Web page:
Tag: ppl

SENSORIA: The UK’s festival of music & film 23 – 29 April 2010

SensoriaPro Industry Day / Thursday 29 April / Showroom Cinema, Sheffield

SensoriaPro is a gathering of composers, filmmakers, music publishers, music supervisors, record labels and festivals all under one roof to discuss the latest innovations in music and the moving image. The whole day is based on the theme of ‘new ways of working’.

Speakers include Samuel Diaz of CBS Television Studios; Barry Adamson, musician and composer; artist manager Scott Cohen and Michael Nuttley of New Media Age.

This is a unique opportunity to benefit from a stunning line up of speakers, direct access to international buyers and informal, friendly networking.

Discounts for Affiliate members (PRS, MU, AIM, BPI, PPL etc) and Yorkshire based artists/companies.

The lovely people at Amplified/Sugarbullets are on board as a Sensoria supporter for the first time. In celebration of our new found friendship we are offering a free t-shirt (value £20 -£30) for the first 75 delegates to sign up – so don’t delay – a good few have already been allocated…….
Full programe details at www.sensoria.org.uk


The UK’s festival of music & film
23 – 29 April 2010

Dominic McGonigal PPL Director of Government Relations launches blog on the copyright term directive

I don’t know if you are aware, but Dominic McGonigal, our Director of Government Relations just launched a blog concentrating on the progress of the copyright term directive and the surrounding debate. We have had a huge amount of interest in this subject from our performers (38,000 of them!) and there is of course wider interest in the debate. The particularities of the European process leads to an unusual unfolding of the story, one that must be told for all the performers who as I’m sure you know, are currently treated as second class creators.

Please feel free to use material from the blog. Equally, we would be very interested in any information or viewpoint you might want to contribute to this particular saga.

You can find Dominic’s blog at: http://dominicseuroblog.wordpress.com/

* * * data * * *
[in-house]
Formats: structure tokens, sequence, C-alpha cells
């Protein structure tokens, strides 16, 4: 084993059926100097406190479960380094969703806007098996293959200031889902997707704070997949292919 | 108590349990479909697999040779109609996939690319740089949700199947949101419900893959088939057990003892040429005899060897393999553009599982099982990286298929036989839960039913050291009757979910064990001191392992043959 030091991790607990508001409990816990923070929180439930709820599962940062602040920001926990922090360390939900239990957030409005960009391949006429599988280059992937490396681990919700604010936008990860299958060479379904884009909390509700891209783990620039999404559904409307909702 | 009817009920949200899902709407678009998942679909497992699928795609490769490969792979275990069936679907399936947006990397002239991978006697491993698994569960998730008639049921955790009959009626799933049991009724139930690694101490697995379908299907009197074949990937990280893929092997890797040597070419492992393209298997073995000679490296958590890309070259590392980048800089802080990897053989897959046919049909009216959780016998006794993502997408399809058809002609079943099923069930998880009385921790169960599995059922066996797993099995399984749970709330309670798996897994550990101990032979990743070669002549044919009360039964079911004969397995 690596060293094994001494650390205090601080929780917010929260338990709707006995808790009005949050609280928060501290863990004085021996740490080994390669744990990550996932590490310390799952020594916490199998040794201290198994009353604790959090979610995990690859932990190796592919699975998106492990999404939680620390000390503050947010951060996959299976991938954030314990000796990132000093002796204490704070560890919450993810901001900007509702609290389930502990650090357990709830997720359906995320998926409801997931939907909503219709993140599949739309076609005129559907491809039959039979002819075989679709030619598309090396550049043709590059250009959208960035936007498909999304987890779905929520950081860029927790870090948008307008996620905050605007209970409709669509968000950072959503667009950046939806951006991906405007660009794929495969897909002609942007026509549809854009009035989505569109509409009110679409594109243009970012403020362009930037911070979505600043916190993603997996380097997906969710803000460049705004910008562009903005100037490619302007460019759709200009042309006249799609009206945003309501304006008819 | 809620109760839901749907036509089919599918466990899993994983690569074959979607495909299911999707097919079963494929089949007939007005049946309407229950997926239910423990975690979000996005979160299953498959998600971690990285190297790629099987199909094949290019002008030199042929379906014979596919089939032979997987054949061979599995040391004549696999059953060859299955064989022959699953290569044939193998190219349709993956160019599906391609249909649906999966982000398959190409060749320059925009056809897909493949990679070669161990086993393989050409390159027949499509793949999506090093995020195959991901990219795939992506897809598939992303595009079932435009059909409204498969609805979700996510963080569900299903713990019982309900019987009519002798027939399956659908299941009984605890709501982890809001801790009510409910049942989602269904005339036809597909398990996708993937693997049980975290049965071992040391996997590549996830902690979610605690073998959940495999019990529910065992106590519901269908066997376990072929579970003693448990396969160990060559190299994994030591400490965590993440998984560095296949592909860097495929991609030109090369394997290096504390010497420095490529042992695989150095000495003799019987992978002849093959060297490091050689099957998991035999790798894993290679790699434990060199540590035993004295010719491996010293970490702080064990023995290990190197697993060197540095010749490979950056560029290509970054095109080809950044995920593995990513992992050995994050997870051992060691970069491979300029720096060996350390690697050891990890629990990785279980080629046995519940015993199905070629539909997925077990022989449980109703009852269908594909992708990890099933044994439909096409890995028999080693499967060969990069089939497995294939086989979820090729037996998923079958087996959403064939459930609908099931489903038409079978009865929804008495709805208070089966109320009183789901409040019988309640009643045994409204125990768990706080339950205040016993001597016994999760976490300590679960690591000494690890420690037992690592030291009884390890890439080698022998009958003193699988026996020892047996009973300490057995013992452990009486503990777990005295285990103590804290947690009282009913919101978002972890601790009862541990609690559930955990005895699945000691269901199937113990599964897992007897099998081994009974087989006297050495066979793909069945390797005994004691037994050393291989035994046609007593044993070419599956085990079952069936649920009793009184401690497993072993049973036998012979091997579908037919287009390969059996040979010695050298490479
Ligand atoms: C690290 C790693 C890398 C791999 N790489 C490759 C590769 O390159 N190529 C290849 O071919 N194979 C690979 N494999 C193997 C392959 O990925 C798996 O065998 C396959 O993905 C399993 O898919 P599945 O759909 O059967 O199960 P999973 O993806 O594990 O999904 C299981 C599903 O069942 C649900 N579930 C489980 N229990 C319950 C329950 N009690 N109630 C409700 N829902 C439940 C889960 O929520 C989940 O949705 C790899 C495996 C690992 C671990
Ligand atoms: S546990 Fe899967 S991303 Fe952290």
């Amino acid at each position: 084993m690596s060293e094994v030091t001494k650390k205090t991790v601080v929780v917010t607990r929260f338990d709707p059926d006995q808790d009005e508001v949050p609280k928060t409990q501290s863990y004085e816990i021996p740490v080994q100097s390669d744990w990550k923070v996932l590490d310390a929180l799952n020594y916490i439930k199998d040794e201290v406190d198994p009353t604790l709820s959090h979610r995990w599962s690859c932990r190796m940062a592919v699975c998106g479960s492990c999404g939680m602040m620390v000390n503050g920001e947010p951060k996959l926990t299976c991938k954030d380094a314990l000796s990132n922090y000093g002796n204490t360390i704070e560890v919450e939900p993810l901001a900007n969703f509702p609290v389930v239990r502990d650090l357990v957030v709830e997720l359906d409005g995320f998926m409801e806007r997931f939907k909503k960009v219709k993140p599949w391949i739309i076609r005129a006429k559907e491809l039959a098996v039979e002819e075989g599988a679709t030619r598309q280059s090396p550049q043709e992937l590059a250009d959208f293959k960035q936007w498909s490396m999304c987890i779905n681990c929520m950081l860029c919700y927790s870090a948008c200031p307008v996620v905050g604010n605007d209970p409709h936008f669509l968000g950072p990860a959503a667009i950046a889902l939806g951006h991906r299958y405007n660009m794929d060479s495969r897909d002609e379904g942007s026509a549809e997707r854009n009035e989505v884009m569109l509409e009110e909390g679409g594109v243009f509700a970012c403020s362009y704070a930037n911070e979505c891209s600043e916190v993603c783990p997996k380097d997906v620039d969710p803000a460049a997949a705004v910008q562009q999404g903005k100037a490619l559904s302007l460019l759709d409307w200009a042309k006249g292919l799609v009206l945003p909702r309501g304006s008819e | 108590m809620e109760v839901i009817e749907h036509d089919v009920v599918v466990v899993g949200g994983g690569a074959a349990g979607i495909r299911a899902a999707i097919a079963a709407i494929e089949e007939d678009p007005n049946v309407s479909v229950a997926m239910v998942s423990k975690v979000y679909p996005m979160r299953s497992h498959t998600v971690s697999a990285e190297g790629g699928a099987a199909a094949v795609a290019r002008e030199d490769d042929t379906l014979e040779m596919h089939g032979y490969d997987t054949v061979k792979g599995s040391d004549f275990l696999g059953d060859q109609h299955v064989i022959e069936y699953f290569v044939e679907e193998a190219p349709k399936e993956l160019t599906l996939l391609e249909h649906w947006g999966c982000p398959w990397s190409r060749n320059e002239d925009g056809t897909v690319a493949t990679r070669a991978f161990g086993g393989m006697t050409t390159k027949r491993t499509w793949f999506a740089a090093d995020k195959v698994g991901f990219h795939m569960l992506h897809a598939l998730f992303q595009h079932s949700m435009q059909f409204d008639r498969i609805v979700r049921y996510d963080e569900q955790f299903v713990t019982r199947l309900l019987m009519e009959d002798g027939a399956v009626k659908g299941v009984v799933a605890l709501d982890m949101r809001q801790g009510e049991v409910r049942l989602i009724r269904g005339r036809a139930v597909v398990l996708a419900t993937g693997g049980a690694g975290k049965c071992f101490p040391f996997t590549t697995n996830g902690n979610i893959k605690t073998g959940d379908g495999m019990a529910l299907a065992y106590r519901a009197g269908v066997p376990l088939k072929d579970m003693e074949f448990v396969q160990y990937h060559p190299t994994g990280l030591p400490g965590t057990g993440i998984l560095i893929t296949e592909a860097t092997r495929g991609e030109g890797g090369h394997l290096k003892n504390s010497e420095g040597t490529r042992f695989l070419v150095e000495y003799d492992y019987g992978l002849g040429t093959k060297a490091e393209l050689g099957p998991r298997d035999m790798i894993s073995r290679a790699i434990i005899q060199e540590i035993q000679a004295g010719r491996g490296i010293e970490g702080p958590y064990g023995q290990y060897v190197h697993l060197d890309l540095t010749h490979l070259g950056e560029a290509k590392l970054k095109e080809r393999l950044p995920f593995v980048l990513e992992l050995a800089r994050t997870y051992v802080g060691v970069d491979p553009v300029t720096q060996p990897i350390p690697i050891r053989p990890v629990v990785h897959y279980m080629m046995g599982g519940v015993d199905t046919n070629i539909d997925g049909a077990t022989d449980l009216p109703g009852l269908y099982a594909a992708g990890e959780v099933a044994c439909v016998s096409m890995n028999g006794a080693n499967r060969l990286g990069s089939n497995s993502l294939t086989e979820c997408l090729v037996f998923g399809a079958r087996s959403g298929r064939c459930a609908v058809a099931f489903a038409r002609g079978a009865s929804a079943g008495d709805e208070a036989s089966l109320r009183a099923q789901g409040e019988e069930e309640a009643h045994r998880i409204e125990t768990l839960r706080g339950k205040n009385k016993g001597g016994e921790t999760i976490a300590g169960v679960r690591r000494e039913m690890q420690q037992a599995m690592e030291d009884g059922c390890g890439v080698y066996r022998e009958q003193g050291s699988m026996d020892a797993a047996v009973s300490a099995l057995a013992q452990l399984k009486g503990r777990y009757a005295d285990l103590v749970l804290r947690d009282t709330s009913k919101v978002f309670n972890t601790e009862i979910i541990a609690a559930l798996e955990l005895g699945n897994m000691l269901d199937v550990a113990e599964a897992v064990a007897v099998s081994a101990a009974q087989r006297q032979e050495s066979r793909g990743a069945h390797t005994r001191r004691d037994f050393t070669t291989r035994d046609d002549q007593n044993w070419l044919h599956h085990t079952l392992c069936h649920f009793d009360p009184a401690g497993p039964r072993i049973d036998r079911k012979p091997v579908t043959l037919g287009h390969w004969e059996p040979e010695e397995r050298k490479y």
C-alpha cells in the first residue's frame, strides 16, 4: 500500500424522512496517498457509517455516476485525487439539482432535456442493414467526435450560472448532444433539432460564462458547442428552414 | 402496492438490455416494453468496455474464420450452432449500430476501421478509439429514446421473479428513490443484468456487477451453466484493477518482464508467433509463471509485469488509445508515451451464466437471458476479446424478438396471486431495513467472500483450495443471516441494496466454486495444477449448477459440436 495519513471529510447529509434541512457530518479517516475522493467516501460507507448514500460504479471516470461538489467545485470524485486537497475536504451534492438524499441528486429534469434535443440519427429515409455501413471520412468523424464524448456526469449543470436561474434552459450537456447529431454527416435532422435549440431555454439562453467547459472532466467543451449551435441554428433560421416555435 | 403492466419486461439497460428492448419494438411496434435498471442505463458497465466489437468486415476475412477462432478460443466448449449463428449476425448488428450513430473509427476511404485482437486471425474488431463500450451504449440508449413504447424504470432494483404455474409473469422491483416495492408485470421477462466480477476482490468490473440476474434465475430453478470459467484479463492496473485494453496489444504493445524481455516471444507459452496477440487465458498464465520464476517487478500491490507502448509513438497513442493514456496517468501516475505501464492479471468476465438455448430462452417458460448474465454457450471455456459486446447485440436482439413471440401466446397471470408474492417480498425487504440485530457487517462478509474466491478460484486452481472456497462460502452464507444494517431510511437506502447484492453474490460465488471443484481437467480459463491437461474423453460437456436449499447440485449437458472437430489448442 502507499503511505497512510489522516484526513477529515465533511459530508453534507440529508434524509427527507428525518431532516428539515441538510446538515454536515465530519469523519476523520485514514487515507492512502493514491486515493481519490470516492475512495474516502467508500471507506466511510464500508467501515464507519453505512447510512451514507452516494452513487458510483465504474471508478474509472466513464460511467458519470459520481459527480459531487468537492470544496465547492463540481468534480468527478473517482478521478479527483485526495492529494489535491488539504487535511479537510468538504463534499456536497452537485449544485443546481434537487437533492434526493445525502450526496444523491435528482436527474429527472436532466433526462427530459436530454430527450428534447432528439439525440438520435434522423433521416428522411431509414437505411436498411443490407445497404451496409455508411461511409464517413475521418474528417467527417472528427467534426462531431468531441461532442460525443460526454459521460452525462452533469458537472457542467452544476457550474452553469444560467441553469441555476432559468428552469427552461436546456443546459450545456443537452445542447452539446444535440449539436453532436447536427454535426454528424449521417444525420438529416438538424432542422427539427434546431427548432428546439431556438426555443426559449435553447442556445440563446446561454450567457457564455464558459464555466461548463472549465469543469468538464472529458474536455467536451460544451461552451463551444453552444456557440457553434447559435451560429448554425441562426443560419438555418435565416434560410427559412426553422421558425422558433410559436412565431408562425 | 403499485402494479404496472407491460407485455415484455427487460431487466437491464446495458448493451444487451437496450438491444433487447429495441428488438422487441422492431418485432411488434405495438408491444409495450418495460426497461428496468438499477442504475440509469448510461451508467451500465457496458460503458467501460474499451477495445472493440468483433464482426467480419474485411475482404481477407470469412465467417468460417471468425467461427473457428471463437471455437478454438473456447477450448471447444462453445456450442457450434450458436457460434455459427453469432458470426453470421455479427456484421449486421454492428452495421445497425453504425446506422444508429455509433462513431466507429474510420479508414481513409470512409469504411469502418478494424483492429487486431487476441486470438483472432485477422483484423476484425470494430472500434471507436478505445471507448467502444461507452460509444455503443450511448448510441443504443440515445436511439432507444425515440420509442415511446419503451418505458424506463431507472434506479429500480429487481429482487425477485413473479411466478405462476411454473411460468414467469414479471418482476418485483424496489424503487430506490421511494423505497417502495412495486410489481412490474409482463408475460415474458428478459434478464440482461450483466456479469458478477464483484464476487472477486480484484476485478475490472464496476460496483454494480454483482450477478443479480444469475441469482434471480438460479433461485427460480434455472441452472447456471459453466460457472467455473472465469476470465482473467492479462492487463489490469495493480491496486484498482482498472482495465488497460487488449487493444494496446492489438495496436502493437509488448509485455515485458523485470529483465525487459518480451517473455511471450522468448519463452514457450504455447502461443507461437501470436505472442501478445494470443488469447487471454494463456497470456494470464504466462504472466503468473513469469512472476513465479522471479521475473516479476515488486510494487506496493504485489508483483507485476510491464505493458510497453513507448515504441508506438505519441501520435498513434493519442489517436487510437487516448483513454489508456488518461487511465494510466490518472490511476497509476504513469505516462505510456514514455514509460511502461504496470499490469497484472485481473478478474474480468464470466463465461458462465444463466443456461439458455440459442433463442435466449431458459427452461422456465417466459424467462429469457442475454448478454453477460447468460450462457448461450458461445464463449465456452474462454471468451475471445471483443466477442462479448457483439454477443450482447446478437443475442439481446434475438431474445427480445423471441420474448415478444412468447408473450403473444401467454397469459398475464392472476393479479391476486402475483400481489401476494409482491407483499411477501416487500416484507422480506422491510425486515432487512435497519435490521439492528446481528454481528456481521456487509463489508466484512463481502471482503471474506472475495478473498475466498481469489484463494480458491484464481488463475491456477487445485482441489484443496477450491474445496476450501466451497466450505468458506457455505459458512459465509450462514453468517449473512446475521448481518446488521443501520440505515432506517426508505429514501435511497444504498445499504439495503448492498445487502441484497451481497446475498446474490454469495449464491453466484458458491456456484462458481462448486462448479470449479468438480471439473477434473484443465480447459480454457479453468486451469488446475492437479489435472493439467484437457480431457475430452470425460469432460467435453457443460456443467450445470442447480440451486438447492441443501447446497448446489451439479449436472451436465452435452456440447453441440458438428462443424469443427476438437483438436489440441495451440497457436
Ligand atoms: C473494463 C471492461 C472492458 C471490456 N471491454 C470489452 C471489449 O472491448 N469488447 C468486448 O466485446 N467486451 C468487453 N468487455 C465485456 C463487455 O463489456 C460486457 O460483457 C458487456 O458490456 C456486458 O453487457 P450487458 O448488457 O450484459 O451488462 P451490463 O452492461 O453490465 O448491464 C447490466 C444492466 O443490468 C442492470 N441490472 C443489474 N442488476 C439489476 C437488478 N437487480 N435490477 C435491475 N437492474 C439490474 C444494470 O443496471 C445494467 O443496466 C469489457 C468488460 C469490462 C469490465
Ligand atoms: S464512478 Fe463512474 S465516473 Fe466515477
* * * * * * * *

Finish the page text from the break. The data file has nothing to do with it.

Web Editor

1 Upper James Street, London W1F 9DE

Fran Nevrkla on Copyright Term update January 2009

Dear Friends and Colleagues

Firstly, I hope that all of you together with your loved ones had a thoroughly enjoyable and restful Christmas and New Year holiday. 

Now that we are all back in the fray, I thought I would drop you a line about one of the key issues currently on our agenda. As you know, our recent and very intensive political lobbying has paid off – thanks to your efforts. The video message(www.ppluk.com/fairplay) to the Prime Minister and the letters to MPs have got through.

Just before Christmas, the Government announced a change of heart on copyright term. In his speech to the Creators’ Conference, Andy Burnham revealed that they have now accepted that the term should be extended in principle, although they still fall short of offering performers parity with other creators. We will continue to talk to them about moving to 95 years.

Our focus is now shifting to Europe where the draft Copyright Term Directive is being debated. There are two crucial votes coming up in the European Parliament in February and March. We have already been talking to many of the MEPs (Members of the European Parliament), urging them to support us. If you would like to help further in the Fair Play for Musicians campaign, then you could write to your MEP, urging him/her to vote for the Copyright Term Directive. The main points to make are below. Just choose two or three to include in your email:

  • Performers get a much shorter copyright term than other creators – composers, authors, lyricists, graphic artists and photographers.
  • Performers are as crucial as other creators in making a record.
  • Royalties (eg PPL airplay) from recordings are important (however large or small).
  • There is no effect on consumers (eg iTunes charge the same price for in- and out-of-copyright recordings).
  • When recordings go out of copyright, others profit but the performers get nothing.
  • Support the draft Copyright Term Directive which increases the copyright term for both performers and producers to 95 years from release (the same as the USA and on a par with other creators who get life plus seventy years).

You could also ask them if they will be supporting this Directive. We will put the names of all supportive MEPs on the PPL website. Make sure your MEP is added to the list!

You can find your MEP by looking at the European Parliament website http://www.europarl.org.uk/uk_meps/MembersMain.htm. If you click on your region, you will find a list of half a dozen MEPs, all of whom represent you in Europe, with their email addresses. If you are feeling strong, send an email to each of them, and copy my colleaguedominic.mcgonigal@ppluk.com.

Many thanks again for your support in this. That support is showing results and we are determined that in these final stages we get the copyright term that you deserve.

Watch this space and in the meantime, on behalf of all of us here at PPL, I offer our very best wishes for 2009.

Kind regards


Chairman & CEO

1 Upper James Street, London W1F 9DE 
+44 (0)20 7534 1000 / F +44 (0)20 7534 1111


Posted via email from Iron Man Records